Edited by Irene Calboli and Edward Lee
Chapter 9: Avoiding mutant trademarks: a statutory exclusion for copyrighted accessories to parallel imports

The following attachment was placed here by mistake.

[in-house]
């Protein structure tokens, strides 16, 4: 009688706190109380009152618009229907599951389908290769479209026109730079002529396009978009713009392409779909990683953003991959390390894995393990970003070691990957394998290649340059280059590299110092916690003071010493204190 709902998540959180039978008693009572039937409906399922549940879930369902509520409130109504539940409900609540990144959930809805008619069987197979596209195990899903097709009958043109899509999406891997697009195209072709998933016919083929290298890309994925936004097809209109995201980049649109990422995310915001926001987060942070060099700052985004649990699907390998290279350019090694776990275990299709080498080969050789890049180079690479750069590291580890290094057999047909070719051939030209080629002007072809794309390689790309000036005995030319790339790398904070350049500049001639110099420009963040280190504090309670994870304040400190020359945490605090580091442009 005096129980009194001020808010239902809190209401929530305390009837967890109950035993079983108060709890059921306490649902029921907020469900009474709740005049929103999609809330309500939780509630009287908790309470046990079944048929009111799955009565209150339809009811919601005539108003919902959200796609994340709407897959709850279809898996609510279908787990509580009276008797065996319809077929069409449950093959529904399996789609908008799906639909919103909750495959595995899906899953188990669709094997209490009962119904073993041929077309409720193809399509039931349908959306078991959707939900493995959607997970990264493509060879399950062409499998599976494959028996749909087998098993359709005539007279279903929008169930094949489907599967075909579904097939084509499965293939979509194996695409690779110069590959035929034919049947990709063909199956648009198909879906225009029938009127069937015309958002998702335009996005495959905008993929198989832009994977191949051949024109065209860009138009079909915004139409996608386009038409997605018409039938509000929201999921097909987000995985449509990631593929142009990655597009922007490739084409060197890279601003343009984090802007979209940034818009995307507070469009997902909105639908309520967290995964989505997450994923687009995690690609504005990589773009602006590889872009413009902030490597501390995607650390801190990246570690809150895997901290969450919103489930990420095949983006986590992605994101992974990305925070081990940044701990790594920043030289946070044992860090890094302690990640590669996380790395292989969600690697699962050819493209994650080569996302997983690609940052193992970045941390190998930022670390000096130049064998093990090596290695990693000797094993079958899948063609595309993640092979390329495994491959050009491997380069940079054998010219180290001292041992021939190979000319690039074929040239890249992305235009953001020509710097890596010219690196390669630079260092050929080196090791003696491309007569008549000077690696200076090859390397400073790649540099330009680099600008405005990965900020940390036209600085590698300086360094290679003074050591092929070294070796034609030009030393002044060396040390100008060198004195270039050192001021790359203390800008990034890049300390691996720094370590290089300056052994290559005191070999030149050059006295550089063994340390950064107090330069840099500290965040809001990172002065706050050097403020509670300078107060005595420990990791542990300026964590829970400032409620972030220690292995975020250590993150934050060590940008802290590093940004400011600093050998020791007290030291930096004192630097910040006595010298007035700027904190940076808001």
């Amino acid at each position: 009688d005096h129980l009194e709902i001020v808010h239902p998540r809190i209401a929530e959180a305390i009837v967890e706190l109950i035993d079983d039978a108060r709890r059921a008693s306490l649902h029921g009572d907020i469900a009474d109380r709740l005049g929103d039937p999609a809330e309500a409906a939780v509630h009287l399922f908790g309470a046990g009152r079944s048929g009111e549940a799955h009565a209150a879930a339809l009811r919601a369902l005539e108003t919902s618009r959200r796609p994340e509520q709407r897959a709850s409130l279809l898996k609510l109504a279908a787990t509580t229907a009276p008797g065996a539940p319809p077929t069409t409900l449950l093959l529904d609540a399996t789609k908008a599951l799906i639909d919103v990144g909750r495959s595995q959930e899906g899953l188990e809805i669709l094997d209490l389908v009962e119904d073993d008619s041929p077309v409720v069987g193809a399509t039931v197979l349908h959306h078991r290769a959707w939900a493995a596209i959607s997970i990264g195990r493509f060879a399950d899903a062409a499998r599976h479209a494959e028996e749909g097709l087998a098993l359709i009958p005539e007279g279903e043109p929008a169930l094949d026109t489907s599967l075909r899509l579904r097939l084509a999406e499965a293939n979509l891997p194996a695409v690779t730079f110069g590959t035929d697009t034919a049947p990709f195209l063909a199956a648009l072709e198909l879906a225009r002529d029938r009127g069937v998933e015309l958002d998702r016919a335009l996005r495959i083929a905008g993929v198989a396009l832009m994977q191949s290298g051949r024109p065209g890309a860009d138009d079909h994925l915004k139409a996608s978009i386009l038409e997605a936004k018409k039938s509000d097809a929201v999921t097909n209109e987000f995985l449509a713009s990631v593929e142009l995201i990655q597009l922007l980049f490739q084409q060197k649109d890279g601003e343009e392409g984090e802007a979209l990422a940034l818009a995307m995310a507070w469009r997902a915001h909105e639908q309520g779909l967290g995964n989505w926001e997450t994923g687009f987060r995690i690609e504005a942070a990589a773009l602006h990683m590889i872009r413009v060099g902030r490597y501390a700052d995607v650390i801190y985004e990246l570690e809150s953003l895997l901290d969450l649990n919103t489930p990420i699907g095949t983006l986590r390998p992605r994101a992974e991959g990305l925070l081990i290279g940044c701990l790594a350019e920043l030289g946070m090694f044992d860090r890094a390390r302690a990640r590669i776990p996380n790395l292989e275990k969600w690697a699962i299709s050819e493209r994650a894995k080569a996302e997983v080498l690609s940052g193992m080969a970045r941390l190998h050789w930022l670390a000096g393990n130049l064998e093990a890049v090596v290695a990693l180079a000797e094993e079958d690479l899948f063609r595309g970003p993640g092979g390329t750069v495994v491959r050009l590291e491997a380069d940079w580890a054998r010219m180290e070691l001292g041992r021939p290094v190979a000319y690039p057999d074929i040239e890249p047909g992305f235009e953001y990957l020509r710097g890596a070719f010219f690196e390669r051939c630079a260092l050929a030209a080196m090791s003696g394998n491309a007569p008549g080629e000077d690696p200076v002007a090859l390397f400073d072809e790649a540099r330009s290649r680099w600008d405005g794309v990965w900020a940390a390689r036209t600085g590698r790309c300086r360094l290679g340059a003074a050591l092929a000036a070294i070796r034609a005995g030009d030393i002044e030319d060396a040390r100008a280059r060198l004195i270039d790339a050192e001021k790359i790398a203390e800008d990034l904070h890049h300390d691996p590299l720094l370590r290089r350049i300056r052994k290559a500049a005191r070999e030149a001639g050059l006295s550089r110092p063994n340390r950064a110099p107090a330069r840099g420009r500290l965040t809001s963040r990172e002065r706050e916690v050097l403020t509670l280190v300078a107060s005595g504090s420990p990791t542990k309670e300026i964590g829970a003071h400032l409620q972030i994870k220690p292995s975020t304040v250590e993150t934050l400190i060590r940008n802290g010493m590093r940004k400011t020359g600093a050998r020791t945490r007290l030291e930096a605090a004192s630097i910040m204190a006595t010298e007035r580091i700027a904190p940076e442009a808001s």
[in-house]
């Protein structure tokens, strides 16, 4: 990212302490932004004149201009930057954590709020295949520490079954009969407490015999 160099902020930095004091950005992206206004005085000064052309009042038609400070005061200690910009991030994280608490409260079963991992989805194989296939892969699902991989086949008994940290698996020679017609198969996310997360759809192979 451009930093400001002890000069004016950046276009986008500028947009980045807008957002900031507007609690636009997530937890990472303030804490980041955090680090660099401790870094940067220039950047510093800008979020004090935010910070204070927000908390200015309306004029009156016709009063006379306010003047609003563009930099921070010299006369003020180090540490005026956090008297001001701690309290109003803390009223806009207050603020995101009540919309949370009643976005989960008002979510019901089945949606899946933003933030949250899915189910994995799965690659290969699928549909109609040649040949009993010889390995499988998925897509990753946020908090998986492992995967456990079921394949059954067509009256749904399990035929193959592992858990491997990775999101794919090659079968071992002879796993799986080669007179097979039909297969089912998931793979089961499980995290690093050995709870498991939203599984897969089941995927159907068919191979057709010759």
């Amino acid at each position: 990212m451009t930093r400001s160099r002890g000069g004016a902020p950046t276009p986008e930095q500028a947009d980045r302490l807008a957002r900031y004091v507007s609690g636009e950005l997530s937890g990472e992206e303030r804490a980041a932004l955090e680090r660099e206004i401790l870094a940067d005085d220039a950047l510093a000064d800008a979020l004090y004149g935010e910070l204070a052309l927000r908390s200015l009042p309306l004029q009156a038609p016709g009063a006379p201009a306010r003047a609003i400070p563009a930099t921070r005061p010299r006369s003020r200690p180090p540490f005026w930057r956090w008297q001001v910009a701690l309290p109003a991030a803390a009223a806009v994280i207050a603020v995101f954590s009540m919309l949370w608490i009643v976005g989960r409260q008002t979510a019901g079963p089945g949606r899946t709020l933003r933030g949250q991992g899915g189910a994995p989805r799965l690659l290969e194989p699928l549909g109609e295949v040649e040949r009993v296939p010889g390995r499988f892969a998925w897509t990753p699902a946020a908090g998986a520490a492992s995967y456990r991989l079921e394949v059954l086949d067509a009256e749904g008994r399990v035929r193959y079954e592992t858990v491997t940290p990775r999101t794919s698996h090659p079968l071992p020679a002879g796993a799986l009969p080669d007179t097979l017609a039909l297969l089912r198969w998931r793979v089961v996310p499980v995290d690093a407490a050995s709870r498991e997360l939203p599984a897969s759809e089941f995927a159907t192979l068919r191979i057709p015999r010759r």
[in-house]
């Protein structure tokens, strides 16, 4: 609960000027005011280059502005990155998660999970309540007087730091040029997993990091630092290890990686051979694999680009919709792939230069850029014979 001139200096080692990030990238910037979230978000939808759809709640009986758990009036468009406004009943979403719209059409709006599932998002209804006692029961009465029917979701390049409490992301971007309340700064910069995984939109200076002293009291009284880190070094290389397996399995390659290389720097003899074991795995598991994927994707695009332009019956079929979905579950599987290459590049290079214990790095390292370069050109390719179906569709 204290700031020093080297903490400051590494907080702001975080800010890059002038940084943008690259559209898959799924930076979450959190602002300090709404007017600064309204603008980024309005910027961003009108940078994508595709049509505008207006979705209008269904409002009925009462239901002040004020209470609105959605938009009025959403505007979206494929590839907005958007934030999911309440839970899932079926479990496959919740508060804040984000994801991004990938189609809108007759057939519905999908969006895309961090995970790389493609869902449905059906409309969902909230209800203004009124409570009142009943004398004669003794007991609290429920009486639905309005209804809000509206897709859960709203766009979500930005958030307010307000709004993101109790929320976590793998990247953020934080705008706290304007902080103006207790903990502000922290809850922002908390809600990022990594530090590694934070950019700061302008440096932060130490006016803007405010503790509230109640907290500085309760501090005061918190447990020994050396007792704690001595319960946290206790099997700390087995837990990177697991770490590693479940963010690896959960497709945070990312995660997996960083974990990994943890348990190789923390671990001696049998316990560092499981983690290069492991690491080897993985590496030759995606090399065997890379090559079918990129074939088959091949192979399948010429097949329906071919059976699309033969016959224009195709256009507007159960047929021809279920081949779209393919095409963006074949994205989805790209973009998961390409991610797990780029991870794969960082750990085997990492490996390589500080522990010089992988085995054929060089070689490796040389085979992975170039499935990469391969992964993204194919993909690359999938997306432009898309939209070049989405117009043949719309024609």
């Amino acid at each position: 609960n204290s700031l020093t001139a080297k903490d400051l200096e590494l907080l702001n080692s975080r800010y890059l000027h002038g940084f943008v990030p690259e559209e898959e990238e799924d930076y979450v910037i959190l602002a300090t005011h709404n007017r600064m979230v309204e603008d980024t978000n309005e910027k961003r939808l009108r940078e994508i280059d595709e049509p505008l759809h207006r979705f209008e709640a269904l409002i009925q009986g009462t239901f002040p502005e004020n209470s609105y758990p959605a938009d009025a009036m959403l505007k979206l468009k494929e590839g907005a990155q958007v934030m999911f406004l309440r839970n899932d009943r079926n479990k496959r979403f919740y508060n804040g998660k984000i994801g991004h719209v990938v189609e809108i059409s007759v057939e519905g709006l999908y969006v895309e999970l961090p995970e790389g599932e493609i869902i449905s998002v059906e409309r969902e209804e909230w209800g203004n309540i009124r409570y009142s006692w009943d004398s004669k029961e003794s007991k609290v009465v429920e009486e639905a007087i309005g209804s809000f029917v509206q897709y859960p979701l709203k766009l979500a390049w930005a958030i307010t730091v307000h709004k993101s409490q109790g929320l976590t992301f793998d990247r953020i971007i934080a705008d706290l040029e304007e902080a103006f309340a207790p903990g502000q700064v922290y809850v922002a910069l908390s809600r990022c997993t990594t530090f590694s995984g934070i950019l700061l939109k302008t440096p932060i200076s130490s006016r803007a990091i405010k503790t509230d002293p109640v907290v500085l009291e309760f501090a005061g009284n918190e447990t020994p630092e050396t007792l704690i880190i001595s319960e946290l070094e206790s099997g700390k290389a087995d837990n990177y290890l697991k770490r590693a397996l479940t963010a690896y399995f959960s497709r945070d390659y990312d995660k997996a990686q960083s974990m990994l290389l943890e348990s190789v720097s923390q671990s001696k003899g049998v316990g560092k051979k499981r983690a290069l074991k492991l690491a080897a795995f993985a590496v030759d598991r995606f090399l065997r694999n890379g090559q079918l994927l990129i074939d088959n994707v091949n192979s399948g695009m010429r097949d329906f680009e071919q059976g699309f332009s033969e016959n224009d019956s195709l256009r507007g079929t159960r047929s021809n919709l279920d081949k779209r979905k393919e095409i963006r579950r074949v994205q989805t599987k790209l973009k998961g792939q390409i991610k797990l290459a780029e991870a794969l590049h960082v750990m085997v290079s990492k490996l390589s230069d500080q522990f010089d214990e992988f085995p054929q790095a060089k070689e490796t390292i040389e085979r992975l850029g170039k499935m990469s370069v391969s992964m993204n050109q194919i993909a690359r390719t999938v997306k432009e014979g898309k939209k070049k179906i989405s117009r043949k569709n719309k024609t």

In its 2013 decision in Kirtsaeng v. John Wiley & Sons, Inc., the Supreme Court disrupted the settled expectations of many copyright owners by adopting a rule of international exhaustion for copyrighted works. In so doing, it also disrupted a strategy that had proved beneficial to many trademark owners ñ using copyright law to block parallel imports that are otherwise permissible under federal trademark laws. Prior to Kirtsaeng, United States trademark owners had increasingly turned to federal copyright law to prevent the importation and domestic resale of genuine goods that they had intended only for overseas sale. Under then-prevailing interpretations of the first-sale rule, embedding even a small amount of copyrighted material into merchandise or its packaging could enable a domestic copyright owner to block the importation of otherwise lawful goods. In some cases, the copyright would subsist in the trademark itself. However, even when a trademark is not itself copyrightable, copyright can protect a textual or design element of merchandise or its packaging, such as a label, ornamental design feature, instruction book, user manual, warranty card, or software. This end-run around the limitations of trademark law became popular with trademark owners who wished to block third parties from importing and reselling parallel imports that bore lawful trademarks but were manufactured abroad and intended for sale only outside the United States (usually at lower prices). Trademark owners have used these strategies not only in the United States but in other countries, including Canada, Australia, Singapore, and South Africa. Both Australia and Singapore have responded by enacting statutory exemptions for copyrighted ìaccessoriesî that are imported along with non-infringing articles.
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